My scientific interests are located at the intersection between statistical physics, fluid mechanics and scientific computing. I am interested in fluid flow phenomena in the presence of complex fluid-fluid or fluid-solid interfaces. I gain insight into these by combining high-performance numerical simulations and methods from statistical physics. Here follows more information on the overarching themes:

Flow, fracture and stress in geophysical systems

The application of stress to heterogeneous disordered solid-liquid systems leads to a feedback loop between flow and deformation. Regions of high stress are prone to dissolution and/or crack formation, while regions of low stress are generally more prone to mineral precipitation. This changes the geometry, and subsequently the fluid flow paths which control the distribution of precipitate – closing the feedback loop between flow and deformation. We have studied the fracture and creep of idealized materials on the microscopic scale (using molecular dynamics). Further, using data from real rock samples, we studied the stress formation in evolving porous microstructures. We have also studied the channeling effects in charged model microfractures.

Transitional flow in a self-affine fracture.

Current research is focused the role of inertia for flow through self-affine fractures, and the role of roughness on the laminar-turbulent transition in wall-bounded shear flows.

Collaborators: Joachim Mathiesen, François Renard, Luiza Angheluta.

Computational microfluidics

Flow above a dead-end pore.

Micro- and nanofluidics are areas of rapid growth which are expected to continue to yield technological progress. At such small scales, electrokinetic effects may be essential. Such flow of ion-laden fluids under influence of electric fields is called electrohydrodynamics. For example, electrohydrodynamic effects alter the wetting properties of two-phase systems, which also may have consequences in geophysical systems.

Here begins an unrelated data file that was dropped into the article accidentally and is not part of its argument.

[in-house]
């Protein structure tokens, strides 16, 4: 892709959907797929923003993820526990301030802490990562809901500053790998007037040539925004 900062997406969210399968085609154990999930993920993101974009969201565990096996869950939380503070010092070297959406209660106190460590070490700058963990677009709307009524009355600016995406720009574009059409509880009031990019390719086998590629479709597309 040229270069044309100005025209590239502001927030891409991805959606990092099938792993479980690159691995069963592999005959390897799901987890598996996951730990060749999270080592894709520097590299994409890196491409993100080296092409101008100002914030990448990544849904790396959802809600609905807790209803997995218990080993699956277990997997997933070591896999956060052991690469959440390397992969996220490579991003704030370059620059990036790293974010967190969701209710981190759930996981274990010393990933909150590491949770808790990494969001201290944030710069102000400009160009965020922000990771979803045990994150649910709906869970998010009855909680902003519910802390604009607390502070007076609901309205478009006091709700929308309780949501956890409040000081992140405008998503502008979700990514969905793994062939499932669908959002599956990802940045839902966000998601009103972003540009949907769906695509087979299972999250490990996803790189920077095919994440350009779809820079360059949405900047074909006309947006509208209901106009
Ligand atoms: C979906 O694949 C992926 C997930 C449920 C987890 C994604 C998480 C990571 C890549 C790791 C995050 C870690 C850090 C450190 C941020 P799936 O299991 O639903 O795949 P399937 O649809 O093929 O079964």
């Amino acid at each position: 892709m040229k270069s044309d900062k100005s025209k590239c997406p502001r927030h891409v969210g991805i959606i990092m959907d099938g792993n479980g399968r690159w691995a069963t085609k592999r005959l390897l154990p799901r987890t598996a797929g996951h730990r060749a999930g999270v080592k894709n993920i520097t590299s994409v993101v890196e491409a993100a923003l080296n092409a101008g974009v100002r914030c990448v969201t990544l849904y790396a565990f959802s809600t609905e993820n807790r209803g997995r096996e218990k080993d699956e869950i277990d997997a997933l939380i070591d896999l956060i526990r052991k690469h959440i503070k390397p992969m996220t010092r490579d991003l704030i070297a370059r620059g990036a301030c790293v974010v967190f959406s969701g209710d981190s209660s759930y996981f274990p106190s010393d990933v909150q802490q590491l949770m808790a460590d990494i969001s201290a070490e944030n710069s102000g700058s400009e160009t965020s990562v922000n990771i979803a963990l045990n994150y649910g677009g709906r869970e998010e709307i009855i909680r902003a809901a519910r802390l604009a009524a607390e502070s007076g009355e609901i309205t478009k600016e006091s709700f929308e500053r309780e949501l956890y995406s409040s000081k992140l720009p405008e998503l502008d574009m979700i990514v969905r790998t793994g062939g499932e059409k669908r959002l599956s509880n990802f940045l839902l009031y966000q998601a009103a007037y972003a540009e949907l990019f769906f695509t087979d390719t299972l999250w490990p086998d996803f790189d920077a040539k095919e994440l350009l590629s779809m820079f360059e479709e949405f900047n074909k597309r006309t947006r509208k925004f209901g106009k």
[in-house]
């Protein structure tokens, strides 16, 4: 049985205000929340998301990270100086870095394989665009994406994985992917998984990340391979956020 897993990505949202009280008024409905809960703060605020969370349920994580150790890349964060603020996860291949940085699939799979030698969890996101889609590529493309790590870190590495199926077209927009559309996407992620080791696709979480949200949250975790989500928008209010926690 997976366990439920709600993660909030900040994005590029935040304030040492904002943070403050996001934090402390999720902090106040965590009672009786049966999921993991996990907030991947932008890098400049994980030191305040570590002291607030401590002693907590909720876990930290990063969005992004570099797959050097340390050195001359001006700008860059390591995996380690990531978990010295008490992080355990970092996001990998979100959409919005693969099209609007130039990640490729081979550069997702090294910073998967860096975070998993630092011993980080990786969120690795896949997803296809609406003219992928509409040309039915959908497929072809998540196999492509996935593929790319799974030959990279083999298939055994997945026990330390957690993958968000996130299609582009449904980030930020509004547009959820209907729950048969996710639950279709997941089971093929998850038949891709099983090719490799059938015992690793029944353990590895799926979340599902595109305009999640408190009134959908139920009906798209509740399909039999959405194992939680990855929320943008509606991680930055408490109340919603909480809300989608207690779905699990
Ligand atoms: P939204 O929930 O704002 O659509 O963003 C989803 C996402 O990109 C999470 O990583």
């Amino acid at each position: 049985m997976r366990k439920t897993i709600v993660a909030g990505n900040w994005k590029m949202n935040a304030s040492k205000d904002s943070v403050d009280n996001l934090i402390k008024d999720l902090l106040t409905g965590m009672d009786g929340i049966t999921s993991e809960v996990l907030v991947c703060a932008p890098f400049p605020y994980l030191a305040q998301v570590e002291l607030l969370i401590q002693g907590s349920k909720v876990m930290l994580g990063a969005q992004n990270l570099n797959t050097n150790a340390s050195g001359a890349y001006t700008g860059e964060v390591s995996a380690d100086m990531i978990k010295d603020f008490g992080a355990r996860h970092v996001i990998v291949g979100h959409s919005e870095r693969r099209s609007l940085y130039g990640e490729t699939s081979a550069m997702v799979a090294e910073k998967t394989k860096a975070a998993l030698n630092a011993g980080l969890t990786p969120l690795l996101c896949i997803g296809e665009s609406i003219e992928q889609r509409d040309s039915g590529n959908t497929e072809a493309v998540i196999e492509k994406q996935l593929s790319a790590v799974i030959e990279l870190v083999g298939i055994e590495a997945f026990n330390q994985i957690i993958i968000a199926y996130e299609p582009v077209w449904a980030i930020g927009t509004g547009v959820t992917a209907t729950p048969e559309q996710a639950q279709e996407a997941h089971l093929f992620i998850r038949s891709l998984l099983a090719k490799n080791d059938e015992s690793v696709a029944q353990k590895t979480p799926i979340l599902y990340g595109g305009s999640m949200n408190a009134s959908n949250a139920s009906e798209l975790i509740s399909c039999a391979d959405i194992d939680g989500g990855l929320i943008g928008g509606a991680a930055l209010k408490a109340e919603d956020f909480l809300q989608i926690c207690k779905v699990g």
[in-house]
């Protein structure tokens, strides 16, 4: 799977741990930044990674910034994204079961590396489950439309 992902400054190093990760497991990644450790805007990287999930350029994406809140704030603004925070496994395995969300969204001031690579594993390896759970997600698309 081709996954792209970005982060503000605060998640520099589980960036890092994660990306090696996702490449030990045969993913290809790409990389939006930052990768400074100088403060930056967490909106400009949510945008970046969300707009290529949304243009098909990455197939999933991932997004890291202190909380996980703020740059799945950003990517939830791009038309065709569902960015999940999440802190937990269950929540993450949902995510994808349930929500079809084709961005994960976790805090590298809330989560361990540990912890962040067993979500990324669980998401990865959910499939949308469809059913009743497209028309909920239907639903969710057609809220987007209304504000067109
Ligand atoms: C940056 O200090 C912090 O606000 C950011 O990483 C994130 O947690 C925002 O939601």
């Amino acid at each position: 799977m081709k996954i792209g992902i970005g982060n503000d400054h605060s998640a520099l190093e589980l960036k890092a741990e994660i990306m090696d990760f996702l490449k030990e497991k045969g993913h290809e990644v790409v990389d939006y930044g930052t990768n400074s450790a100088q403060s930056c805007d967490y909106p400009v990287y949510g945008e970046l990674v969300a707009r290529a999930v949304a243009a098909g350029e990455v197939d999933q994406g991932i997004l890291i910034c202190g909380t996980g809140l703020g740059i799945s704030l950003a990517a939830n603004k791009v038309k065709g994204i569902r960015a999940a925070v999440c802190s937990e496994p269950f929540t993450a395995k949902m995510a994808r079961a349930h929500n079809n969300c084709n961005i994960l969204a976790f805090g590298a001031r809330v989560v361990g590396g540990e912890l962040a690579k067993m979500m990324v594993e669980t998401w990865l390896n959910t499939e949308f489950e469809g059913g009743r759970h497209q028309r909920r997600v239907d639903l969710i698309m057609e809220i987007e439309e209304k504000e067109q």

Reliable computational methods are necessary to complement physical experiments, to validate theoretical models, and to enable rapid prototyping of devices. As much of computational microfluidics (especially with electrohydrodynamics) relies on black-box software, we have developed the open-source phase-field solver Bernaise (built on top of the finite-element framework FEniCS). Current research efforts include developing new, stable schemes for the strongly coupled problem of electrohydrodynamics.

Models for non-equilibrium multiphase flow

We have used and developed phase-field models for direct numerical simulation of multiphase fluid flows. At the scale of pipelines (meters to kilometers), it is, however, unfeasible to resolve the entire flow field. For such applications, which are highly relevant with regard to CO2 transport, the multiphase flow is represented as a system of (hyperbolic) first-order partial differential equations, wherein the complicated fluid-fluid and fluid-solid interactions are represented by effective relaxation source terms. Building on results from the literature, we have completed a hierarchy of simplified models. In particular (at least in the limit of equal phase velocities) every equilibrium assumption reduces the wave velocities of the relaxation system.

Collaborator: Tore Flåtten

General interests

  • Physics of complex systems
  • Statistical mechanics
  • Interface dynamics
  • Instabilities in fluid mechanics
  • Multiscale simulation
  • CO2 transport and storage (CCS)